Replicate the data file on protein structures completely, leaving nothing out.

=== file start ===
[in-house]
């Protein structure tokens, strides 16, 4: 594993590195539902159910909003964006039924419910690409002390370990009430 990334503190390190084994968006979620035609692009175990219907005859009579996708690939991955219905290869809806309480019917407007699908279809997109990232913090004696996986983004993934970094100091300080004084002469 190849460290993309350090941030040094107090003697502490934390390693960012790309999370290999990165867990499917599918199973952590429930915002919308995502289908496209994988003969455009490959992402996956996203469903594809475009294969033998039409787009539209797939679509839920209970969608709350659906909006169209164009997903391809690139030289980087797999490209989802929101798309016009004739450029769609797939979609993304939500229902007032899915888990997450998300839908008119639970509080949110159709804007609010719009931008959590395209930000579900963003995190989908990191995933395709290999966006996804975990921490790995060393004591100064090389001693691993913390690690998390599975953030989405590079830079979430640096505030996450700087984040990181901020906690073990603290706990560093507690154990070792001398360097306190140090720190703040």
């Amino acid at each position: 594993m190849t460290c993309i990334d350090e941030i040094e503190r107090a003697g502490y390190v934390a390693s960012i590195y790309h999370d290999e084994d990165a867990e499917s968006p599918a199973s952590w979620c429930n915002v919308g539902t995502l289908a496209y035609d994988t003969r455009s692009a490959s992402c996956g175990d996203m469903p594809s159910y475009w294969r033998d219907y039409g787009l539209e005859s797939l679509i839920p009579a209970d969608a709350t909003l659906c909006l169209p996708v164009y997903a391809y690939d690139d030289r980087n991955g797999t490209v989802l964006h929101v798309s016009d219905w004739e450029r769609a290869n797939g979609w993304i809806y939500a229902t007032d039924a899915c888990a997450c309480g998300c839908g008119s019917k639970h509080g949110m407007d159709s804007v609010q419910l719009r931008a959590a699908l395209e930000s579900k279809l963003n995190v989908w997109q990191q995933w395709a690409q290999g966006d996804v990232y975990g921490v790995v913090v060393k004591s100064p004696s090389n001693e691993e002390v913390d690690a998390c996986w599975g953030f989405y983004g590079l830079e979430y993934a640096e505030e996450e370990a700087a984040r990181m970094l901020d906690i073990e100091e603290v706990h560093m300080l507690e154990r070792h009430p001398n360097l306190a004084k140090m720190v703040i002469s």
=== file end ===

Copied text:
[in-house]
């Protein structure tokens, strides 16, 4: 594993590195539902159910909003964006039924419910690409002390370990009430 990334503190390190084994968006979620035609692009175990219907005859009579996708690939991955219905290869809806309480019917407007699908279809997109990232913090004696996986983004993934970094100091300080004084002469 190849460290993309350090941030040094107090003697502490934390390693960012790309999370290999990165867990499917599918199973952590429930915002919308995502289908496209994988003969455009490959992402996956996203469903594809475009294969033998039409787009539209797939679509839920209970969608709350659906909006169209164009997903391809690139030289980087797999490209989802929101798309016009004739450029769609797939979609993304939500229902007032899915888990997450998300839908008119639970509080949110159709804007609010719009931008959590395209930000579900963003995190989908990191995933395709290999966006996804975990921490790995060393004591100064090389001693691993913390690690998390599975953030989405590079830079979430640096505030996450700087984040990181901020906690073990603290706990560093507690154990070792001398360097306190140090720190703040």
């Amino acid at each position: 594993m190849t460290c993309i990334d350090e941030i040094e503190r107090a003697g502490y390190v934390a390693s960012i590195y790309h999370d290999e084994d990165a867990e499917s968006p599918a199973s952590w979620c429930n915002v919308g539902t995502l289908a496209y035609d994988t003969r455009s692009a490959s992402c996956g175990d996203m469903p594809s159910y475009w294969r033998d219907y039409g787009l539209e005859s797939l679509i839920p009579a209970d969608a709350t909003l659906c909006l169209p996708v164009y997903a391809y690939d690139d030289r980087n991955g797999t490209v989802l964006h929101v798309s016009d219905w004739e450029r769609a290869n797939g979609w993304i809806y939500a229902t007032d039924a899915c888990a997450c309480g998300c839908g008119s019917k639970h509080g949110m407007d159709s804007v609010q419910l719009r931008a959590a699908l395209e930000s579900k279809l963003n995190v989908w997109q990191q995933w395709a690409q290999g966006d996804v990232y975990g921490v790995v913090v060393k004591s100064p004696s090389n001693e691993e002390v913390d690690a998390c996986w599975g953030f989405y983004g590079l830079e979430y993934a640096e505030e996450e370990a700087a984040r990181m970094l901020d906690i073990e100091e603290v706990h560093m300080l507690e154990r070792h009430p001398n360097l306190a004084k140090m720190v703040i002469s």